The information provided above is only a generalized description of bullying in schools. You must combine this general information with a more specific understanding of your school's problem. Analyzing a school's problem carefully will help you design a more effective response strategy. Police who work with schools may even find that many of the thefts, assaults and batteries, hate crimes, and threats on school campuses (elementary, middle and high school level) are symptoms of bullying and are perpetrated by a small percentage of chronic tormentors.
† The problem of bullying requires extensive surveying of those affected. It is recommended that police link with local colleges, universities or researchers to prepare and pretest survey instruments. Internationally valid questionnaires, adapted from Olweus' questionnaires, are available to survey students, classroom teachers and other staff involved in managing bullying problems. These have been used as part of a comparative project in Japan, Norway, England, the Netherlands, and the state of Washington, and require written permission for use from Dan Olweus (Research Center for Health Promotion, Christies Gate 13, N-5015, Bergen, Norway). The value of using these questionnaires is the ability to make comparisons among a wide range of other sites. If you use anonymous written surveys of students, it is important to develop some other means for gathering information from students on the specific identities of chronic victims and chronic bullies. Once gathered, compare this information with that in school records and with teachers' observations to see if there is some agreement. For additional information on bullying surveys, also see the European Commission's TMR Network Project on bullying, involving collaboration among five European countries.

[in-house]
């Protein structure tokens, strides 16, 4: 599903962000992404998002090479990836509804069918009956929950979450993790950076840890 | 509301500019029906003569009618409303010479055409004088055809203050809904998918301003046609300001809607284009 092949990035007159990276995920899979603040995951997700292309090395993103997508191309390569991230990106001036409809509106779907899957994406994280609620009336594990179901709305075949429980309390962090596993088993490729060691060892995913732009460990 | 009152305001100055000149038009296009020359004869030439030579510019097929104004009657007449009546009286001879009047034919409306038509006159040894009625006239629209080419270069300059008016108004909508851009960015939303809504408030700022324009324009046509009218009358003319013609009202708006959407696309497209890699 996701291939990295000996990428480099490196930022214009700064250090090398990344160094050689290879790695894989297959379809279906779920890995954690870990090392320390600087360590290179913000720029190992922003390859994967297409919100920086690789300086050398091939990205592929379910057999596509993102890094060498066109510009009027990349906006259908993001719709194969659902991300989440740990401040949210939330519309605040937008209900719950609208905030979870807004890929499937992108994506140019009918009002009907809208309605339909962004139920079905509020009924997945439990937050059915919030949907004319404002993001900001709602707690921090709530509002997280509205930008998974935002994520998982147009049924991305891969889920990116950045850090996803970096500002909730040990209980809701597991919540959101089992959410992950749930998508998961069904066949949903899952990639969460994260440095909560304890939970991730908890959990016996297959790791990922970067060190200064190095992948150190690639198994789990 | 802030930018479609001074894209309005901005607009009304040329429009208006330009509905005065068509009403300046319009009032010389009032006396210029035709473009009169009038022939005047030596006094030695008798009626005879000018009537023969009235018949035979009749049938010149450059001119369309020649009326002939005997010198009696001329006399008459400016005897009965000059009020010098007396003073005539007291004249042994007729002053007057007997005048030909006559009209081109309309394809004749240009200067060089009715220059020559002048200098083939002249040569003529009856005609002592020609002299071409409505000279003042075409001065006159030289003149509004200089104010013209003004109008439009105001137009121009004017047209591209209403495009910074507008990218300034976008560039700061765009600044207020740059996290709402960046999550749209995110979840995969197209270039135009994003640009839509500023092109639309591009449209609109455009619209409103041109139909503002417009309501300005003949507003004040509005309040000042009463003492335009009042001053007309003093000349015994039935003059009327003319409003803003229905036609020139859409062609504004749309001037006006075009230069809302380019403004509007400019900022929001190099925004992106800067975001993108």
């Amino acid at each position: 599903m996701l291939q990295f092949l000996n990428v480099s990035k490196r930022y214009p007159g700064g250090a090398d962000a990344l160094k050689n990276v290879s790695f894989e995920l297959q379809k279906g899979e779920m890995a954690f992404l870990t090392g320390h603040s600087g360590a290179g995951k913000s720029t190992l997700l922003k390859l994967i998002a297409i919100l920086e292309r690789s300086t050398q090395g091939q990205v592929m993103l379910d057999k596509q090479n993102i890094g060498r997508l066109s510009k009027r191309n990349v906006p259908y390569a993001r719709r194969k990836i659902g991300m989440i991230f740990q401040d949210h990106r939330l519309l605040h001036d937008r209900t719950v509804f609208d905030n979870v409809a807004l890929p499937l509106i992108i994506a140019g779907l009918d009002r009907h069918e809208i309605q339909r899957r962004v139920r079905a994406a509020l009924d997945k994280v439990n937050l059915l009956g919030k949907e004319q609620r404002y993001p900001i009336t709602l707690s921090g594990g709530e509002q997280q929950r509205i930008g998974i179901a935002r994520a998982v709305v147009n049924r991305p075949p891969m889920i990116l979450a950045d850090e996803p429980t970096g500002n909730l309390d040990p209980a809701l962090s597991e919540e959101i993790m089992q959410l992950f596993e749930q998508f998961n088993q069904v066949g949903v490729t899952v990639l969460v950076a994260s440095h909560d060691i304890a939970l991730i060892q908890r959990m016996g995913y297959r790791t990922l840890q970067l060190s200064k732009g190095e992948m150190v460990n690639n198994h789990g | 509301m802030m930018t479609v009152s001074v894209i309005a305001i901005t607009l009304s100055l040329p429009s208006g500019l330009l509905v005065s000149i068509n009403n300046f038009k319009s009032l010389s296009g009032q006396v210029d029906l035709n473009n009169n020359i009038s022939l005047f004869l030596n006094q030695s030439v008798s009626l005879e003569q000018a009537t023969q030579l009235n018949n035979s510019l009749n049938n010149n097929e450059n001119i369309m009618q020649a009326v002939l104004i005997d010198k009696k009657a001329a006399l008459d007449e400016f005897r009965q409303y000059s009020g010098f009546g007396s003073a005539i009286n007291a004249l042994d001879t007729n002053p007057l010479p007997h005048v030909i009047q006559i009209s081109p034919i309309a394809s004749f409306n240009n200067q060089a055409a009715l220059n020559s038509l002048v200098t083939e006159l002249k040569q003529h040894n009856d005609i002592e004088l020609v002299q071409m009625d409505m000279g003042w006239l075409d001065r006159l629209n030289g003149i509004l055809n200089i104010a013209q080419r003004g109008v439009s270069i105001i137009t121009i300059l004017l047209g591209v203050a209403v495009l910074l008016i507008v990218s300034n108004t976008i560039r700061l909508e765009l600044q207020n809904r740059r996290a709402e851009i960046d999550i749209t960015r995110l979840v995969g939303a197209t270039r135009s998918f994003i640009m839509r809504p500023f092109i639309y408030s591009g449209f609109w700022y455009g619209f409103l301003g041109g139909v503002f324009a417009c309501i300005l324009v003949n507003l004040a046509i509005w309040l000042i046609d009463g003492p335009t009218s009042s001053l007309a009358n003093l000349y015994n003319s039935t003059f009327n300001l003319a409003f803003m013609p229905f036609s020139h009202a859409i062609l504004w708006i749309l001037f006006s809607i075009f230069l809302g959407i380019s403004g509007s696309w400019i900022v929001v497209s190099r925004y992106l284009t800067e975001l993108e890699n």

The following are some critical questions you should ask in analyzing your particular problem of bullying in schools, even if the answers are not always readily available. The answers to these and other questions will help you guide the school in choosing the most appropriate set of responses later on.
You should encourage the school to measure its bullying problem before implementing responses, to determine how serious the problem is, and after implementing them, to determine whether they have been effective. Measurement allows school staff to determine to what degree their efforts have succeeded, and suggests how they might modify their responses if they are not producing the intended results. For more detailed guidance on measuring effectiveness, see the companion guide to this series, Assessing Responses to Problems: An Introductory Guide for Police Problem-Solvers. The following potentially useful measures of the effectiveness of responses to bullying should be taken using before-andafter surveys:
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